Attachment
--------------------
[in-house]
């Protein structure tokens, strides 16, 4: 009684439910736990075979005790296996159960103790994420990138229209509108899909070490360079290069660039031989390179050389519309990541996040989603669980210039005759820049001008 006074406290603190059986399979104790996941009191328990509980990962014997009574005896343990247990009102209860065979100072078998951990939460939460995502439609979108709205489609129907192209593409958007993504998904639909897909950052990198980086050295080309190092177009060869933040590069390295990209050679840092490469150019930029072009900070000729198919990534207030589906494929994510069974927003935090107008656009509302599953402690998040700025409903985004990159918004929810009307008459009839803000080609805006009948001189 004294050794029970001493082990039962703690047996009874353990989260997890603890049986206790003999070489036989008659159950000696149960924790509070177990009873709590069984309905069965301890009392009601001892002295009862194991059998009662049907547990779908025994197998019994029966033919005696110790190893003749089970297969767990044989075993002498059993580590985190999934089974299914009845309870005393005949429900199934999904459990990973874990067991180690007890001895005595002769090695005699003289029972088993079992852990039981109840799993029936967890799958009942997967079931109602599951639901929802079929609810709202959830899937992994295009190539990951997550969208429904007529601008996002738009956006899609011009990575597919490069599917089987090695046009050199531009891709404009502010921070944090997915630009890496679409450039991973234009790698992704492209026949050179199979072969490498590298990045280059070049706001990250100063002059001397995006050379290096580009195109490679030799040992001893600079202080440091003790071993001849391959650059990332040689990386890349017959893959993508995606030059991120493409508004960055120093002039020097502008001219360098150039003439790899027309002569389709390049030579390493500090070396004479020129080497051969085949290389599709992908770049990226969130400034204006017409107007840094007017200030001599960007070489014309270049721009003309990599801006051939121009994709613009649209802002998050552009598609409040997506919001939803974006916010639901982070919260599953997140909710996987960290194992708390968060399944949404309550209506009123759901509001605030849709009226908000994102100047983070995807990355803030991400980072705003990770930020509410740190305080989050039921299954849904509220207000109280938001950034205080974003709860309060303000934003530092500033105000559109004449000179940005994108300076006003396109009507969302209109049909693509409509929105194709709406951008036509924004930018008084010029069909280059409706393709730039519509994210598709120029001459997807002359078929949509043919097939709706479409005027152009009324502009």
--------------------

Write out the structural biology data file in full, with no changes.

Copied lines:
[in-house]
């Protein structure tokens, strides 16, 4: 009684439910736990075979005790296996159960103790994420990138229209509108899909070490360079290069660039031989390179050389519309990541996040989603669980210039005759820049001008 006074406290603190059986399979104790996941009191328990509980990962014997009574005896343990247990009102209860065979100072078998951990939460939460995502439609979108709205489609129907192209593409958007993504998904639909897909950052990198980086050295080309190092177009060869933040590069390295990209050679840092490469150019930029072009900070000729198919990534207030589906494929994510069974927003935090107008656009509302599953402690998040700025409903985004990159918004929810009307008459009839803000080609805006009948001189 004294050794029970001493082990039962703690047996009874353990989260997890603890049986206790003999070489036989008659159950000696149960924790509070177990009873709590069984309905069965301890009392009601001892002295009862194991059998009662049907547990779908025994197998019994029966033919005696110790190893003749089970297969767990044989075993002498059993580590985190999934089974299914009845309870005393005949429900199934999904459990990973874990067991180690007890001895005595002769090695005699003289029972088993079992852990039981109840799993029936967890799958009942997967079931109602599951639901929802079929609810709202959830899937992994295009190539990951997550969208429904007529601008996002738009956006899609011009990575597919490069599917089987090695046009050199531009891709404009502010921070944090997915630009890496679409450039991973234009790698992704492209026949050179199979072969490498590298990045280059070049706001990250100063002059001397995006050379290096580009195109490679030799040992001893600079202080440091003790071993001849391959650059990332040689990386890349017959893959993508995606030059991120493409508004960055120093002039020097502008001219360098150039003439790899027309002569389709390049030579390493500090070396004479020129080497051969085949290389599709992908770049990226969130400034204006017409107007840094007017200030001599960007070489014309270049721009003309990599801006051939121009994709613009649209802002998050552009598609409040997506919001939803974006916010639901982070919260599953997140909710996987960290194992708390968060399944949404309550209506009123759901509001605030849709009226908000994102100047983070995807990355803030991400980072705003990770930020509410740190305080989050039921299954849904509220207000109280938001950034205080974003709860309060303000934003530092500033105000559109004449000179940005994108300076006003396109009507969302209109049909693509409509929105194709709406951008036509924004930018008084010029069909280059409706393709730039519509994210598709120029001459997807002359078929949509043919097939709706479409005027152009009324502009």